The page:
CDC: More Dental Sealants Needed Among Low-Income Children

Treatments protect against most cavities – reducing pain and dental costs
Treatments protect against most cavities – reducing pain and dental costs

HealthDay News — Treatments that seal a child's back teeth can prevent most cavities, but many children –particularly those living in poverty – don't get them, according to research published in the October 18 early-release issue of the U.S. Centers for Disease Control and Prevention's Morbidity and Mortality Weekly Report.

Sealants can cut cavities by 80% for up to two years, and by 50% for up to four years, a new CDC report shows. "Unfortunately, most kids don't have them — 40% of kids have dental sealants, but 60% don't," Tom Frieden, MD, MPH, director of the CDC, said during a news conference. "Kids without dental sealants have almost three times more cavities that those who do have sealants." 

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Low-income children are more than twice as likely as children in more affluent families to have untreated tooth decay, the report found. "School-based sealant programs can be a win-win," Frieden said. "Governments, schools, parents, and kids all come out ahead. Dental sealants are simple, quick, easy, and completely painless; there are no unwanted side effects; and the benefits start immediately."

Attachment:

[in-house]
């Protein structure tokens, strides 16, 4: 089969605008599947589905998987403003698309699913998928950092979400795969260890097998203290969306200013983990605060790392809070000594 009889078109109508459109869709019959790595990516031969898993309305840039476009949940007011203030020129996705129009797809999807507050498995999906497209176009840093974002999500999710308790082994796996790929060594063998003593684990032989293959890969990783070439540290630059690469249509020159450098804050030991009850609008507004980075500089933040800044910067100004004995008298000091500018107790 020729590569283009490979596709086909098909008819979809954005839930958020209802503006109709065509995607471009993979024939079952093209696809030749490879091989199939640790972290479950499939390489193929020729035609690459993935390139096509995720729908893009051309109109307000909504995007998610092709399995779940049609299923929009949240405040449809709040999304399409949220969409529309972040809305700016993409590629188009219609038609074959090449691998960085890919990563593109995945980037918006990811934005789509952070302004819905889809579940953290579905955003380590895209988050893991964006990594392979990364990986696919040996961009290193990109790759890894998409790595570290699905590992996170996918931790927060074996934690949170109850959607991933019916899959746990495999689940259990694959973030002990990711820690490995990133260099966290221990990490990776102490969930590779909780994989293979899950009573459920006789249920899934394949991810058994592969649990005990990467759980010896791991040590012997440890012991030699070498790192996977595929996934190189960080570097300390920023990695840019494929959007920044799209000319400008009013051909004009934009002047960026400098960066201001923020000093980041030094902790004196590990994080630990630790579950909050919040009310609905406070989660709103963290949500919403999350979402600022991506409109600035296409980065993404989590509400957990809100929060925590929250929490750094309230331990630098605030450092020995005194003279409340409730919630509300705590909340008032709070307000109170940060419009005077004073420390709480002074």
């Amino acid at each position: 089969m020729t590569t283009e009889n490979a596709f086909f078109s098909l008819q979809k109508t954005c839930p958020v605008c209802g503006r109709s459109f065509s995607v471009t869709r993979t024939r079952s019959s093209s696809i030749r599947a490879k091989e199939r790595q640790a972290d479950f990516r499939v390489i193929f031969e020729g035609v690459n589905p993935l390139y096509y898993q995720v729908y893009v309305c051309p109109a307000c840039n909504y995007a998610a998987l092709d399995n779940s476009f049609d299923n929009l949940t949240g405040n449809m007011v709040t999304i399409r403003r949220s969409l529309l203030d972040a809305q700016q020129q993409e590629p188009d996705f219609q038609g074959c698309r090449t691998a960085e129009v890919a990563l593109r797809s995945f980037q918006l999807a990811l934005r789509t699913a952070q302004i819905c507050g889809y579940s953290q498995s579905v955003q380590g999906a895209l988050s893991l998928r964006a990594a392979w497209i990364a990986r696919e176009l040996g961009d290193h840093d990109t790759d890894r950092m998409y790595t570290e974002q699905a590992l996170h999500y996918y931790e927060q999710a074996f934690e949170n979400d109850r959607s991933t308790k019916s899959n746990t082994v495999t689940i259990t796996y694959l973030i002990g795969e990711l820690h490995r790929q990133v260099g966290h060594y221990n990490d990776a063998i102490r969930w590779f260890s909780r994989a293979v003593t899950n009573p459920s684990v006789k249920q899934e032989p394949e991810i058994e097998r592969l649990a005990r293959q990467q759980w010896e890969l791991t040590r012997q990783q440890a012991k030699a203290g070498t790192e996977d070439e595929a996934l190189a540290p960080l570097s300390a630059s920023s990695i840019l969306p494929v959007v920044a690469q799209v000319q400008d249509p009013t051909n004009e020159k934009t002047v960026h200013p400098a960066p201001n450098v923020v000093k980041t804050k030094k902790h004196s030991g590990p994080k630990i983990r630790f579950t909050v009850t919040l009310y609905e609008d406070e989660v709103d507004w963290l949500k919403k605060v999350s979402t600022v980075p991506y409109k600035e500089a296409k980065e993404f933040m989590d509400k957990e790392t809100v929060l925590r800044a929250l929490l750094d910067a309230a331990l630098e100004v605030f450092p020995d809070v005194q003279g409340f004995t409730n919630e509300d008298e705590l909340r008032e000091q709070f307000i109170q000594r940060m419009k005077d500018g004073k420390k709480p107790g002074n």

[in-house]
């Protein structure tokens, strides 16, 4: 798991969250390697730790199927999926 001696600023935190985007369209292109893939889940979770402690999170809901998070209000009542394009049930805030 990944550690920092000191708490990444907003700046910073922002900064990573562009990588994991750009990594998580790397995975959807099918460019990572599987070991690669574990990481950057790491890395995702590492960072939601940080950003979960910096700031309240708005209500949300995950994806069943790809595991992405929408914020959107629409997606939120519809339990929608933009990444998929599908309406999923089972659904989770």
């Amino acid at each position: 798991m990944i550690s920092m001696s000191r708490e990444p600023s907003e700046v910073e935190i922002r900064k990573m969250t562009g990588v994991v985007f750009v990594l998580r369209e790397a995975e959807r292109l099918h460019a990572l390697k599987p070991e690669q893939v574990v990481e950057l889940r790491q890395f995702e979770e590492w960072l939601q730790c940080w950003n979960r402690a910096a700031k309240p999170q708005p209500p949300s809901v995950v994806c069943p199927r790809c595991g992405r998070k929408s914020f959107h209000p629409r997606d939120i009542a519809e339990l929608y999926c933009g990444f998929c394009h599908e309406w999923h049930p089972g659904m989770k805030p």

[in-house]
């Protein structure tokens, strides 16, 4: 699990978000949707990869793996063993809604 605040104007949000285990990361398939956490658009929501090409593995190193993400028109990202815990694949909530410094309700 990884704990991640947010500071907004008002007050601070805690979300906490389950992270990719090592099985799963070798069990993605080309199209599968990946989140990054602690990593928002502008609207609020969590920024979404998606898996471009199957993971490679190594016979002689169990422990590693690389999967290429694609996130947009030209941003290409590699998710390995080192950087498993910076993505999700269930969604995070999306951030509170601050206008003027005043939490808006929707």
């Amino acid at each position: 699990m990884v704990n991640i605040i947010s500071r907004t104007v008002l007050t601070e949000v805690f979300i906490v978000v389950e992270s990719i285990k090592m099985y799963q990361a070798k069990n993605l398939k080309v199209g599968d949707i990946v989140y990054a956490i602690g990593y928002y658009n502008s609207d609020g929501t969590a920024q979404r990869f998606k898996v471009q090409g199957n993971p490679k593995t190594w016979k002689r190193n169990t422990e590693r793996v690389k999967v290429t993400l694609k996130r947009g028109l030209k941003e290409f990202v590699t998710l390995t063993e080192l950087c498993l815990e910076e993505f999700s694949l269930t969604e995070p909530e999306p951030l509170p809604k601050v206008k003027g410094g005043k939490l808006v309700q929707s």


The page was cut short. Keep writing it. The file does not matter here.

Frieden added that progress has been made with dental sealants in the past decade. In that period, the number of children from low-income families who had dental sealants increased nearly 70%. "This prevented about one million cavities, but still, poorer children are 20% less likely to have sealants than children from higher-income families," he said. "Every tooth that gets sealant saves $11.70 in dental costs." Sealants for 6.5 million low-income children in schools could save up to $300 million in dental care costs.

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